As a preacher and pastor, I have had the privilege of speaking to people from a wide variety of demographics. Especially since I am a woman of color, these opportunities have made me acutely aware of how the silencing of women’s voices — whether imposed upon or by our own choice — has so severely hindered the imagination of men and women in our society.
Time and time again, I’ve heard from young women that I am the first Asian female preacher they’ve ever heard and/or seen. And this absence has a cost. In the stark absence of a woman’s regular presence in the pulpit across the landscape of church life and formation, we are allowing our young women (and men) to walk through this world with veiled eyes and muted ears, incapable of seeing and imagining possibilities for themselves and others.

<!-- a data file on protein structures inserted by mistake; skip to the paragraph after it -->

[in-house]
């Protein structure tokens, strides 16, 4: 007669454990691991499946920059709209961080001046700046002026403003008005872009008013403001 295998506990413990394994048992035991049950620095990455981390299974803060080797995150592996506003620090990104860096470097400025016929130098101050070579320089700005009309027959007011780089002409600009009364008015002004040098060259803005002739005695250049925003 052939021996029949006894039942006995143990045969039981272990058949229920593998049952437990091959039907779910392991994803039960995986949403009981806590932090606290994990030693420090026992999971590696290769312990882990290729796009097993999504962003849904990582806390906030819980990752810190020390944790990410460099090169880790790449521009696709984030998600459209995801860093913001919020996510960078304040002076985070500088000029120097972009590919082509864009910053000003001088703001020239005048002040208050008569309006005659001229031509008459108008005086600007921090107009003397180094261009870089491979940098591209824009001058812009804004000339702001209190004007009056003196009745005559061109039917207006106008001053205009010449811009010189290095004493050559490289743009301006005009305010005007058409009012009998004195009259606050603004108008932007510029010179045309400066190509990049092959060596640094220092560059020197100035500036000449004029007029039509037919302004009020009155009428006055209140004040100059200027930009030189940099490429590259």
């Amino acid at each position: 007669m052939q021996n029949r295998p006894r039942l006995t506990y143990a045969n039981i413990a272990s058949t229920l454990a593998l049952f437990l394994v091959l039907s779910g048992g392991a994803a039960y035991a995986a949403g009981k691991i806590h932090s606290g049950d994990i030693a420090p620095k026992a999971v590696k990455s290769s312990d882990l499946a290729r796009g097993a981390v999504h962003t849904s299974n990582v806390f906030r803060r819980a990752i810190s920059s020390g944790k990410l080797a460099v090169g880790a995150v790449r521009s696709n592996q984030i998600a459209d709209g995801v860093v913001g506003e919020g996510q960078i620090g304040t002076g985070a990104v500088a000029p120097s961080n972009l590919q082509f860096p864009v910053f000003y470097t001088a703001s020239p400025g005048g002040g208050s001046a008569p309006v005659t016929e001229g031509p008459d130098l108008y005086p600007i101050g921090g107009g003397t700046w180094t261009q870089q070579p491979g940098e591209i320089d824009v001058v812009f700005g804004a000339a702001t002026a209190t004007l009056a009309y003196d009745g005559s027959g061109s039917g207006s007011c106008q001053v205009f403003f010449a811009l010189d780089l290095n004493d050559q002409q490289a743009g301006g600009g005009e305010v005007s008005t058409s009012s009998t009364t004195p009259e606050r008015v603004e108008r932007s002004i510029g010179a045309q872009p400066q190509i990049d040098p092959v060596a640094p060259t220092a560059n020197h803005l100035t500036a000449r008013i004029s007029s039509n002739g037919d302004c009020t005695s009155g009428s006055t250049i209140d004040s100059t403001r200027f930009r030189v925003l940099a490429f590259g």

While we may acknowledge that men and women are equal, I believe there is power in who speaks.